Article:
This method is also called vishing. It consists of phone calls where the scammers pretend to be banks, the police or even government organisations. They tell the victim about a problem with their accounts that must be solved immediately. To do so, they ask for the victim’s details or inform them that they need to cancel a fine.

Usually, cybercriminals or hackers ask the victim to pay via bank transfers or credit cards, as they are more difficult to trace. Related to this method is smishing, which refers to text messages in the same way.

What are the stages of phishing?

Knowing the different phases of phishing helps us to prevent this crime. Many studies have identified 6 phases:

Planning: Here the attacker chooses his victim, the method, the organisation he intends to impersonate, the means to be used and what he wants to achieve: passwords, card numbers, among others.

Preparation phase: There are differences in the way the attack is carried out because depending on the type of information to be obtained, the means will be different. The following are some scenarios:

  • Personal mailings: The work must be more complex because the information is personalised.
  • Mass mailings: When dealing with collective recipients such as prize winners, less elaboration is required.
  • Organisational or corporate mailings: This is more complex because it requires knowledge of how the organisation or company works to avoid arousing suspicion. In many cases, the fraudulent pages carry the same logo.
  • Attack: It has to do with calls, sending emails or text messages. Most commonly, the victim is asked to fill in a questionnaire via a fake link.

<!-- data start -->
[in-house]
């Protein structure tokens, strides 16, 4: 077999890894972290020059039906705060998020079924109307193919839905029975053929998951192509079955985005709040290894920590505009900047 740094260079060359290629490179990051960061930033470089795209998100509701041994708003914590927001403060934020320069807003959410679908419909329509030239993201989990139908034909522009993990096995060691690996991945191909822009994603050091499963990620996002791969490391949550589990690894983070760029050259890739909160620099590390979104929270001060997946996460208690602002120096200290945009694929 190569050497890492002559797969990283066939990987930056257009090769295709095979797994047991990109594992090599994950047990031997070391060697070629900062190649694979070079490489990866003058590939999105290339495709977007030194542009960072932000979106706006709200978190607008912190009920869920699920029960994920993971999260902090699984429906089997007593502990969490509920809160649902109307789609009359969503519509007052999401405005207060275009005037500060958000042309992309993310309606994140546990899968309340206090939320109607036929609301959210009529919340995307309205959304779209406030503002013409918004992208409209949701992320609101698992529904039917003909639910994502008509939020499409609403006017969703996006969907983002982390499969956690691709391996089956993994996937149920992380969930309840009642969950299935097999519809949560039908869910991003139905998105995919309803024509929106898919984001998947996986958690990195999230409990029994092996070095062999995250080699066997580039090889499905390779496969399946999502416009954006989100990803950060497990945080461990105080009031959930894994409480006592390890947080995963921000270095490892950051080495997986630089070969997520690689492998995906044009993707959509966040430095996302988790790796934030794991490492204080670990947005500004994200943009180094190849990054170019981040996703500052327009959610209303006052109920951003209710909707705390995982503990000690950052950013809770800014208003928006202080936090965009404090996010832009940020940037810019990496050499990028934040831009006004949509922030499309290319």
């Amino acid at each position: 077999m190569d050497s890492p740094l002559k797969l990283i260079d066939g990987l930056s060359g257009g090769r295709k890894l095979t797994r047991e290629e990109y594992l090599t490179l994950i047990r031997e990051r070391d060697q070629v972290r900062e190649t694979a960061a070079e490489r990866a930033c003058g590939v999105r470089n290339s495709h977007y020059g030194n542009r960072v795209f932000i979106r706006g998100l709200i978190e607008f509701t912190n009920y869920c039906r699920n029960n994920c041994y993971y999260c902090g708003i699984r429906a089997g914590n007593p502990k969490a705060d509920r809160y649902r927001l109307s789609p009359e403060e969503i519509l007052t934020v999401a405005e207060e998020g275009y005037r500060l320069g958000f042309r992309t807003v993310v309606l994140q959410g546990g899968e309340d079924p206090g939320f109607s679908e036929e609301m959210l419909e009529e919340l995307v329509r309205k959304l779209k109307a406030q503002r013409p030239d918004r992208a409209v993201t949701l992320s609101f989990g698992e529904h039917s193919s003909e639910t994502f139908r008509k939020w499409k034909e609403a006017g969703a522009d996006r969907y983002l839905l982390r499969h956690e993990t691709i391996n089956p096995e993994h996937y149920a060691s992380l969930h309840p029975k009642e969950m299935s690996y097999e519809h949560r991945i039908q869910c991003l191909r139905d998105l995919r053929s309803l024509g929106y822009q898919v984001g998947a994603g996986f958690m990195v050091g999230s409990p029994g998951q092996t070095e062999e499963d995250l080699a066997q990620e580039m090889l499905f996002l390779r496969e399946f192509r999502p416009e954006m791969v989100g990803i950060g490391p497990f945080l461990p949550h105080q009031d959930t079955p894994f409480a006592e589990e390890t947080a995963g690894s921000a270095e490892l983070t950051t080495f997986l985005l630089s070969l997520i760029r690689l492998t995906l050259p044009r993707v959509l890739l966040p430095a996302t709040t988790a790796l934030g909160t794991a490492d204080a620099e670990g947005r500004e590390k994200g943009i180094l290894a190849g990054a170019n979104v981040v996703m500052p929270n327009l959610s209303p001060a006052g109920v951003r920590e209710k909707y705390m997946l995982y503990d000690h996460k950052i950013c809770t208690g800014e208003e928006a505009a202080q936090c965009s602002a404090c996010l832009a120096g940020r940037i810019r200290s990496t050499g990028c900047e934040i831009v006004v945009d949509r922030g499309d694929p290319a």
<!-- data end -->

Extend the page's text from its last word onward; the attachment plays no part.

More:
• Data collection: If the victim is required to enter data, then wait until he/she does so. If a virus is being uploaded to the server, then the programme must be run to get the information.
  • Execution of the fraud: Once the desired information is obtained, it is used for the benefit of the attacker himself or he may sell the data to others for further crimes.

Social engineering is the act of fraudulently obtaining information from people through psychological techniques and social skills. Its purpose is to use this information against themselves or their organisations.

Tips on how to avoid phishing

Tips on how to avoid phishing

This crime is becoming more and more frequent. Therefore, some recommendations should be taken into account:

  • Do not open e-mails from unknown persons. You can mark them as spam.
  • Avoid falling for threats. Remember that banks do not ask for personal information, as they already have it in their databases.
  • If you are asked to enter confidential data, check that the URL begins with “HTTPS” instead of “HTTP”, as the “s” stands for secure.
  • Read domains carefully. Fake domains usually have misspellings.
  • Do not open files or click on links in suspicious emails.


Phishing is an increasingly common practice because of the ease with which organisations, individuals or companies can be impersonated. The most common means of phishing is through emails. However, it is also carried out via text messages or phone calls.

The best way to prevent it is to carefully read the content of everything sent. Before taking any immediate action, stop and check with search engines. If the page that has communicated with you usually does so, or if it exists in principle, check its URL and do not open attachments for any reason.